Nearly two years ago, in “Who Will Protect Kosovo’s Christians?” I wrote:
Dozens of churches, monasteries and shrines have been destroyed or damaged since 1999 in Kosovo, the cradle of Orthodox Christianity in Serbia. The Serbian Orthodox Church lists nearly 150 attacks on holy places, which often involve desecration of altars, vandalism of icons and the ripping of crosses from Church rooftops. A March 2004 rampage by Albanian mobs targeted Serbs and 19 people, including eight Kosovo Serbs, were killed and more than 900 injured, according Agence France Press. The UN mission in Kosovo, AFP said, reported that 800 houses and 29 Serb Orthodox churches and monasteries – some of them dating to the 14th century — were torched during the fighting. NATO had to rush 2,000 extra troops to the province to stop the destruction.
All this happened despite the presence of UN peacekeeping forces. According to news reports posted by the American Council for Kosovo, Albanian separatists are opposing the expansion of military protection of Christian holy sites by UN forces. A main concern of Christians is the fate of the Visoki Decani Monastery – Kosovo’s only UNESCO World Heritage Site.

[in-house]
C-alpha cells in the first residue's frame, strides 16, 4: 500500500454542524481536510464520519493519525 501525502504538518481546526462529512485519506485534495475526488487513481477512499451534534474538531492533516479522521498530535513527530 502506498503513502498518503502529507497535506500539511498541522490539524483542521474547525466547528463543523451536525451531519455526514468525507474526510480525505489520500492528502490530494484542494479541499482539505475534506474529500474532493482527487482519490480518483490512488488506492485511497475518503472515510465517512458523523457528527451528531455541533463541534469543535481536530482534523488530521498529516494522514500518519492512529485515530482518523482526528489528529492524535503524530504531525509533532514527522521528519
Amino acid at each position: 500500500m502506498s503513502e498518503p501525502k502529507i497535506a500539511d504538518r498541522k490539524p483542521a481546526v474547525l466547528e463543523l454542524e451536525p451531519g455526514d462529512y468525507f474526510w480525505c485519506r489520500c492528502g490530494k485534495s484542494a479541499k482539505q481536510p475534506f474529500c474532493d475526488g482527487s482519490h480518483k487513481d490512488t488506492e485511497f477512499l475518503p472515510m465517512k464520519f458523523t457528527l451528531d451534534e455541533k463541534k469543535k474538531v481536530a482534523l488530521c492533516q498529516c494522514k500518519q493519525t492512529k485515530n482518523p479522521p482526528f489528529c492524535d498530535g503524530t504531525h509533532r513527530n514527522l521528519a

Now that Albanian separatists have declared the Serbian province of Kosovo to be an independent nation — and won backing from President Bush — a chain of events has been put in place that EU lawmakers are already describing as a Pandora’s Box.
Why? Because the secessionist move in Serbia is likely to kindle others in places like Georgia, Moldova and Russia (which now much entertain similar aspirations from places like Abkhazia, South Ossetia, or Transdniester). This explains Russia’s opposition to the Kosovo breakaway, but it’s not alone. Spain, which has contended with Basque, Catalan and Galician separatist movements for decades, refused to recognize an independent Kosovo, saying the move was illegal. Then there’s Slovakia, Romania, Bulgaria, Greece and Cyprus. Some Asian countries also view the Kosovo split as a dangerous precedent. Sri Lanka said the move was a violation of the UN Charter. Canada has officially remained mum on the question so far.